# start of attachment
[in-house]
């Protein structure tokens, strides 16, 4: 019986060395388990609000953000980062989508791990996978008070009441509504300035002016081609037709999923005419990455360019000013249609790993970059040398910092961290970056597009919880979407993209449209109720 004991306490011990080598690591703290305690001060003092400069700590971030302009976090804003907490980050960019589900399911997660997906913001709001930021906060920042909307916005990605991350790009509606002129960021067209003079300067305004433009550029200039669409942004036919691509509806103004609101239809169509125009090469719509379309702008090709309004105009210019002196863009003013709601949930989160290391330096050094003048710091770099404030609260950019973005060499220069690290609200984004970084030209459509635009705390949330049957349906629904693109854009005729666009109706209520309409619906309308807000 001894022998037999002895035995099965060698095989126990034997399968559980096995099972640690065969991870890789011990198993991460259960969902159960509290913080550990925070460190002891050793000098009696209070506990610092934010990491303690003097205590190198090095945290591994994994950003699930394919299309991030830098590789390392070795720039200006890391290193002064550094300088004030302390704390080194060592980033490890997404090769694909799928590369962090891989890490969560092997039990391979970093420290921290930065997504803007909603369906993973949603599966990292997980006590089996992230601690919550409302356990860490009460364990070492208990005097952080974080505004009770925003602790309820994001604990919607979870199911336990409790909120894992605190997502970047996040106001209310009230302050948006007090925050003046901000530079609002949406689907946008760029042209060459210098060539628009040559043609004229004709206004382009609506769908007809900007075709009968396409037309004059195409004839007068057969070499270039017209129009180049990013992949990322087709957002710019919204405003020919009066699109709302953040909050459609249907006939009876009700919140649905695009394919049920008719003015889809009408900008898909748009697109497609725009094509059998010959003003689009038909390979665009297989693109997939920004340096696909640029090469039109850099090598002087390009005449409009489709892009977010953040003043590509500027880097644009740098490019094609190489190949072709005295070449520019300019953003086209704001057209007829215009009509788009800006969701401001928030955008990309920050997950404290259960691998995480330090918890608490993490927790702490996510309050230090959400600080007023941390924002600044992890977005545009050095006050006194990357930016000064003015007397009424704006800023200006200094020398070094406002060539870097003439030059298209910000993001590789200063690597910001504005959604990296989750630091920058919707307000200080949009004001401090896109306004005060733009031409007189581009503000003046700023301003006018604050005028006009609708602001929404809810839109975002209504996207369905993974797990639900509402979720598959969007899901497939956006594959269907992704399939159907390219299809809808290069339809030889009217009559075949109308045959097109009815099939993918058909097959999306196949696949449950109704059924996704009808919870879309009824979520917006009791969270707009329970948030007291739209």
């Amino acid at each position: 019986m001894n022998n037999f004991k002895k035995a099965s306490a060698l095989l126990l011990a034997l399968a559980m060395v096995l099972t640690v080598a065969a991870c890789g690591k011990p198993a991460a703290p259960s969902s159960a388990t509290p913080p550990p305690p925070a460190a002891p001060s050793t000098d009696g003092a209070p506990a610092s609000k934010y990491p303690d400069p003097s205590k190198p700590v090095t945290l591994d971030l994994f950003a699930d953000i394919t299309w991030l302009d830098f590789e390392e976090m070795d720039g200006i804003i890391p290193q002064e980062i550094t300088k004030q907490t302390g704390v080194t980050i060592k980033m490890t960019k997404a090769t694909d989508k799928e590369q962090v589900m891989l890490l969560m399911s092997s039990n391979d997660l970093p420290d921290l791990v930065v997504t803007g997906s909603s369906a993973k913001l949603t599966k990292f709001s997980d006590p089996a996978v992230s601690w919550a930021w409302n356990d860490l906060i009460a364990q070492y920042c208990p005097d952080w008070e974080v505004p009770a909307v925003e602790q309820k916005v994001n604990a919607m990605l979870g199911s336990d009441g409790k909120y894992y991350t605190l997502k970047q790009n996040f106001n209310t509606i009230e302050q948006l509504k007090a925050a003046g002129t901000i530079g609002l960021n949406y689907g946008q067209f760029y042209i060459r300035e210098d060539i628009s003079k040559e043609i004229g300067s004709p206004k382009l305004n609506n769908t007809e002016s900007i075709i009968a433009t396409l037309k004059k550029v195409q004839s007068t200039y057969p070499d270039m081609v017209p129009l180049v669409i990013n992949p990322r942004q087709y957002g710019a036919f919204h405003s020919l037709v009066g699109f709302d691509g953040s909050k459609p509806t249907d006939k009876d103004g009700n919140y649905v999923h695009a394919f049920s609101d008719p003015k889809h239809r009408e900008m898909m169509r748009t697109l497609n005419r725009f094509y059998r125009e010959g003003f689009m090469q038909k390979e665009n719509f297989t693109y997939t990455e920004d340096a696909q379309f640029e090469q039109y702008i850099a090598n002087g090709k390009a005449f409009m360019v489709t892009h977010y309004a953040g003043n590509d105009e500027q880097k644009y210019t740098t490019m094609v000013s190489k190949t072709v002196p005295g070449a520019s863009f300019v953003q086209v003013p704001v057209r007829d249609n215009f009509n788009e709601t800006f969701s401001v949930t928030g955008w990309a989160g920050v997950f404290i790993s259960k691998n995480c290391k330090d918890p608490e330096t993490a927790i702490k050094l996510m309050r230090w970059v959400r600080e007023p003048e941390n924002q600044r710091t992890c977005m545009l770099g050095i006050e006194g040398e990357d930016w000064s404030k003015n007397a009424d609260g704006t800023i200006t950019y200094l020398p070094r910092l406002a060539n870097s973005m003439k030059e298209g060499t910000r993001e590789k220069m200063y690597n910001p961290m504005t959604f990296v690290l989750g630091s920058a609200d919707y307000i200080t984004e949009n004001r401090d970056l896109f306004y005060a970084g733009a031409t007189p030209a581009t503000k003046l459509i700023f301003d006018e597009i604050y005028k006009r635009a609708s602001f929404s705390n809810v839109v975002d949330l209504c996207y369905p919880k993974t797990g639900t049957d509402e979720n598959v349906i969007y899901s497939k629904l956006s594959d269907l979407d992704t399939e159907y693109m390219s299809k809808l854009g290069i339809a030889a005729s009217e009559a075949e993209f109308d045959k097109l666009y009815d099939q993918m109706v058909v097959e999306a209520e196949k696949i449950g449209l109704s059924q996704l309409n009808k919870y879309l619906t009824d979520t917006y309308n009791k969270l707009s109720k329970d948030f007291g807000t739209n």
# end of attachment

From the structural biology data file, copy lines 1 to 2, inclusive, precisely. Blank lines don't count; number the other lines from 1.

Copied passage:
[in-house]
């Protein structure tokens, strides 16, 4: 019986060395388990609000953000980062989508791990996978008070009441509504300035002016081609037709999923005419990455360019000013249609790993970059040398910092961290970056597009919880979407993209449209109720 004991306490011990080598690591703290305690001060003092400069700590971030302009976090804003907490980050960019589900399911997660997906913001709001930021906060920042909307916005990605991350790009509606002129960021067209003079300067305004433009550029200039669409942004036919691509509806103004609101239809169509125009090469719509379309702008090709309004105009210019002196863009003013709601949930989160290391330096050094003048710091770099404030609260950019973005060499220069690290609200984004970084030209459509635009705390949330049957349906629904693109854009005729666009109706209520309409619906309308807000 001894022998037999002895035995099965060698095989126990034997399968559980096995099972640690065969991870890789011990198993991460259960969902159960509290913080550990925070460190002891050793000098009696209070506990610092934010990491303690003097205590190198090095945290591994994994950003699930394919299309991030830098590789390392070795720039200006890391290193002064550094300088004030302390704390080194060592980033490890997404090769694909799928590369962090891989890490969560092997039990391979970093420290921290930065997504803007909603369906993973949603599966990292997980006590089996992230601690919550409302356990860490009460364990070492208990005097952080974080505004009770925003602790309820994001604990919607979870199911336990409790909120894992605190997502970047996040106001209310009230302050948006007090925050003046901000530079609002949406689907946008760029042209060459210098060539628009040559043609004229004709206004382009609506769908007809900007075709009968396409037309004059195409004839007068057969070499270039017209129009180049990013992949990322087709957002710019919204405003020919009066699109709302953040909050459609249907006939009876009700919140649905695009394919049920008719003015889809009408900008898909748009697109497609725009094509059998010959003003689009038909390979665009297989693109997939920004340096696909640029090469039109850099090598002087390009005449409009489709892009977010953040003043590509500027880097644009740098490019094609190489190949072709005295070449520019300019953003086209704001057209007829215009009509788009800006969701401001928030955008990309920050997950404290259960691998995480330090918890608490993490927790702490996510309050230090959400600080007023941390924002600044992890977005545009050095006050006194990357930016000064003015007397009424704006800023200006200094020398070094406002060539870097003439030059298209910000993001590789200063690597910001504005959604990296989750630091920058919707307000200080949009004001401090896109306004005060733009031409007189581009503000003046700023301003006018604050005028006009609708602001929404809810839109975002209504996207369905993974797990639900509402979720598959969007899901497939956006594959269907992704399939159907390219299809809808290069339809030889009217009559075949109308045959097109009815099939993918058909097959999306196949696949449950109704059924996704009808919870879309009824979520917006009791969270707009329970948030007291739209």